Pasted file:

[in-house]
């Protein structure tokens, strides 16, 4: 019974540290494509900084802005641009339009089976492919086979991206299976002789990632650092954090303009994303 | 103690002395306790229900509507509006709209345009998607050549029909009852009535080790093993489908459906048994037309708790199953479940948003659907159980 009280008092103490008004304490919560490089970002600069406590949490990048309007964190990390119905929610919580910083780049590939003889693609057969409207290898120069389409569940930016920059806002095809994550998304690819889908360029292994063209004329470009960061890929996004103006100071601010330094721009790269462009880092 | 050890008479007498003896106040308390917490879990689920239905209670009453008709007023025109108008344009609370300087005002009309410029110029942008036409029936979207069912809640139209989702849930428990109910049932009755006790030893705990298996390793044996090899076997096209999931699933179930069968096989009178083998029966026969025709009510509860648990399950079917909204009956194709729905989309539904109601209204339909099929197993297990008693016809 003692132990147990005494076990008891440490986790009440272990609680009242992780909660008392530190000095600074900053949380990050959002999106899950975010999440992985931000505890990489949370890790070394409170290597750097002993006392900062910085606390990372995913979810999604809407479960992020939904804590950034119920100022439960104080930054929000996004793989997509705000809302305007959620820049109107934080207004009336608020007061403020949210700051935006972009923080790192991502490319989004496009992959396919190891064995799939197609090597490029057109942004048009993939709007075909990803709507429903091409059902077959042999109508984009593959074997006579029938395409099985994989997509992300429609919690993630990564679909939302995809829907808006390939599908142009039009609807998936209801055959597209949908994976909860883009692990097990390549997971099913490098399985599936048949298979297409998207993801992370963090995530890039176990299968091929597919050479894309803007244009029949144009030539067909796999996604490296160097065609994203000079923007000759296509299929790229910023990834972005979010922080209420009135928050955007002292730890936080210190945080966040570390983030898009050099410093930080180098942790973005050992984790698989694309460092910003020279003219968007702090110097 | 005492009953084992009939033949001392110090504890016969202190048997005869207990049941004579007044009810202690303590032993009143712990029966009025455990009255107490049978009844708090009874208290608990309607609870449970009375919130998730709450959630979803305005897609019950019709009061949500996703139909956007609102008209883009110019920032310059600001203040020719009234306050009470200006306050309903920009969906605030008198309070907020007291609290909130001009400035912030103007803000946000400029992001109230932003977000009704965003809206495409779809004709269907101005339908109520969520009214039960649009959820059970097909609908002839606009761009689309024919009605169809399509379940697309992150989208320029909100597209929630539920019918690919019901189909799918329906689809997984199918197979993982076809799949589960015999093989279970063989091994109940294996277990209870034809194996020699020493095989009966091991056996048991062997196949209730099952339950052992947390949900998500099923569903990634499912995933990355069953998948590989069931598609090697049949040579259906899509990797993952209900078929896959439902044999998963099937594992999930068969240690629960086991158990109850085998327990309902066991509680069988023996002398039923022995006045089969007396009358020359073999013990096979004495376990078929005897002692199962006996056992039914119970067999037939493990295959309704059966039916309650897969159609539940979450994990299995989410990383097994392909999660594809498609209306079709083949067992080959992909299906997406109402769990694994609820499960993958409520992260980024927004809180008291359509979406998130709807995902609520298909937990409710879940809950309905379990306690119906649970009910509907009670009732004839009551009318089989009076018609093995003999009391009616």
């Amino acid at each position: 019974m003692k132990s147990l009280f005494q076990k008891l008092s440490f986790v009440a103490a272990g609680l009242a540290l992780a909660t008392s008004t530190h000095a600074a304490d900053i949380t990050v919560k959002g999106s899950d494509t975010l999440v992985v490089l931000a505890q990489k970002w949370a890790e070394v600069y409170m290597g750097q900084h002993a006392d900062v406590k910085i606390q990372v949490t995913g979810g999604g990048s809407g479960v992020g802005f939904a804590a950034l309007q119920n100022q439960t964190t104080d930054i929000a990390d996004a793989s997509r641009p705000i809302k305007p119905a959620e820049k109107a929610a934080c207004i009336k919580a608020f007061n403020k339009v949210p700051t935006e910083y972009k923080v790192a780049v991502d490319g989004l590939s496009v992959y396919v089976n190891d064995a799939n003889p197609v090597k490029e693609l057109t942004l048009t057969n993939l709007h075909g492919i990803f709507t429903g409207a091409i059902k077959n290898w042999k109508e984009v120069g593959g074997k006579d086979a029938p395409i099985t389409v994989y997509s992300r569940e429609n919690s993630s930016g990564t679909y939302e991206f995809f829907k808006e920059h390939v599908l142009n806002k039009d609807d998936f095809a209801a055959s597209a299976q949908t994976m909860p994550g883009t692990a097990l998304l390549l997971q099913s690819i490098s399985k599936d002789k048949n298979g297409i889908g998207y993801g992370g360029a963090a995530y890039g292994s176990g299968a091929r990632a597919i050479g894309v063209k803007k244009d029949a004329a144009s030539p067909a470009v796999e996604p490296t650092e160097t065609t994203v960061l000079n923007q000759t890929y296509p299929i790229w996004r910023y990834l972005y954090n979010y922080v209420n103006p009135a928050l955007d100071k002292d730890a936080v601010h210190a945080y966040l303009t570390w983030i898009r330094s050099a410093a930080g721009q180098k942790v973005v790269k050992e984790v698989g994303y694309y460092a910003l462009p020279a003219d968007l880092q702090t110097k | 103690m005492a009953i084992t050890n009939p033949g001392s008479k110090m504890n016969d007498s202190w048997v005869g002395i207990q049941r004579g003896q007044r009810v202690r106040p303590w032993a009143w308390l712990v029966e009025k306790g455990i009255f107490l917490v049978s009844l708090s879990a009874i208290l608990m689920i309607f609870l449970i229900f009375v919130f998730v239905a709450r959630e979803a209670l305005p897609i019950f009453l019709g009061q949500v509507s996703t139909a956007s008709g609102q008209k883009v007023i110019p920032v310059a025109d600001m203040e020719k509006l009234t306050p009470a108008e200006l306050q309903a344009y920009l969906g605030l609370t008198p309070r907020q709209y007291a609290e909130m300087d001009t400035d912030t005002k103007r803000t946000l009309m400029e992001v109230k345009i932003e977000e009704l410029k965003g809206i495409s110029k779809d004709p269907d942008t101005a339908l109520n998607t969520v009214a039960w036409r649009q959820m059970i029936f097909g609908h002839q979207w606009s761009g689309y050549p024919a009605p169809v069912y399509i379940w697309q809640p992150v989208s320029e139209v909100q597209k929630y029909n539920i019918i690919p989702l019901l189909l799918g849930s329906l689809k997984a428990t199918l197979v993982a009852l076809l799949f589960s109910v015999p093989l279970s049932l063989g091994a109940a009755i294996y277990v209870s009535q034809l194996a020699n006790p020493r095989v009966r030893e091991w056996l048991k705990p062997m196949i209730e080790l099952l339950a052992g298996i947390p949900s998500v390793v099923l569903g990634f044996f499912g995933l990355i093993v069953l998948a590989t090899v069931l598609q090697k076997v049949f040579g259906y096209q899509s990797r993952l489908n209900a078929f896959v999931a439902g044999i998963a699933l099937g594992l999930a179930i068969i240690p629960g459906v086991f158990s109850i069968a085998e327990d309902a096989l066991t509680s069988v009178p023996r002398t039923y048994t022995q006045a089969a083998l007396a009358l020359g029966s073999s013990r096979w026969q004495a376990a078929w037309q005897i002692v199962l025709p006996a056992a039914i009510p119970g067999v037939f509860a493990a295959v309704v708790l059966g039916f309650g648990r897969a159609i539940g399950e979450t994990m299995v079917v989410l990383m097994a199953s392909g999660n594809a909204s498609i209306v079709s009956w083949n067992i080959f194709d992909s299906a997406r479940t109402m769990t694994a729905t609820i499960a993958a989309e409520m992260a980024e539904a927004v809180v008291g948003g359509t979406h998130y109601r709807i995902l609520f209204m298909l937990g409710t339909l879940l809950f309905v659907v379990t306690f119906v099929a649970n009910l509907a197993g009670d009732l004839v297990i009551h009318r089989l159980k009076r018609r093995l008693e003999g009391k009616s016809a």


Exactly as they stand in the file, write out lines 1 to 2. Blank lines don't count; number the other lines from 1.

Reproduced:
[in-house]
């Protein structure tokens, strides 16, 4: 019974540290494509900084802005641009339009089976492919086979991206299976002789990632650092954090303009994303 | 103690002395306790229900509507509006709209345009998607050549029909009852009535080790093993489908459906048994037309708790199953479940948003659907159980 009280008092103490008004304490919560490089970002600069406590949490990048309007964190990390119905929610919580910083780049590939003889693609057969409207290898120069389409569940930016920059806002095809994550998304690819889908360029292994063209004329470009960061890929996004103006100071601010330094721009790269462009880092 | 050890008479007498003896106040308390917490879990689920239905209670009453008709007023025109108008344009609370300087005002009309410029110029942008036409029936979207069912809640139209989702849930428990109910049932009755006790030893705990298996390793044996090899076997096209999931699933179930069968096989009178083998029966026969025709009510509860648990399950079917909204009956194709729905989309539904109601209204339909099929197993297990008693016809 003692132990147990005494076990008891440490986790009440272990609680009242992780909660008392530190000095600074900053949380990050959002999106899950975010999440992985931000505890990489949370890790070394409170290597750097002993006392900062910085606390990372995913979810999604809407479960992020939904804590950034119920100022439960104080930054929000996004793989997509705000809302305007959620820049109107934080207004009336608020007061403020949210700051935006972009923080790192991502490319989004496009992959396919190891064995799939197609090597490029057109942004048009993939709007075909990803709507429903091409059902077959042999109508984009593959074997006579029938395409099985994989997509992300429609919690993630990564679909939302995809829907808006390939599908142009039009609807998936209801055959597209949908994976909860883009692990097990390549997971099913490098399985599936048949298979297409998207993801992370963090995530890039176990299968091929597919050479894309803007244009029949144009030539067909796999996604490296160097065609994203000079923007000759296509299929790229910023990834972005979010922080209420009135928050955007002292730890936080210190945080966040570390983030898009050099410093930080180098942790973005050992984790698989694309460092910003020279003219968007702090110097 | 005492009953084992009939033949001392110090504890016969202190048997005869207990049941004579007044009810202690303590032993009143712990029966009025455990009255107490049978009844708090009874208290608990309607609870449970009375919130998730709450959630979803305005897609019950019709009061949500996703139909956007609102008209883009110019920032310059600001203040020719009234306050009470200006306050309903920009969906605030008198309070907020007291609290909130001009400035912030103007803000946000400029992001109230932003977000009704965003809206495409779809004709269907101005339908109520969520009214039960649009959820059970097909609908002839606009761009689309024919009605169809399509379940697309992150989208320029909100597209929630539920019918690919019901189909799918329906689809997984199918197979993982076809799949589960015999093989279970063989091994109940294996277990209870034809194996020699020493095989009966091991056996048991062997196949209730099952339950052992947390949900998500099923569903990634499912995933990355069953998948590989069931598609090697049949040579259906899509990797993952209900078929896959439902044999998963099937594992999930068969240690629960086991158990109850085998327990309902066991509680069988023996002398039923022995006045089969007396009358020359073999013990096979004495376990078929005897002692199962006996056992039914119970067999037939493990295959309704059966039916309650897969159609539940979450994990299995989410990383097994392909999660594809498609209306079709083949067992080959992909299906997406109402769990694994609820499960993958409520992260980024927004809180008291359509979406998130709807995902609520298909937990409710879940809950309905379990306690119906649970009910509907009670009732004839009551009318089989009076018609093995003999009391009616």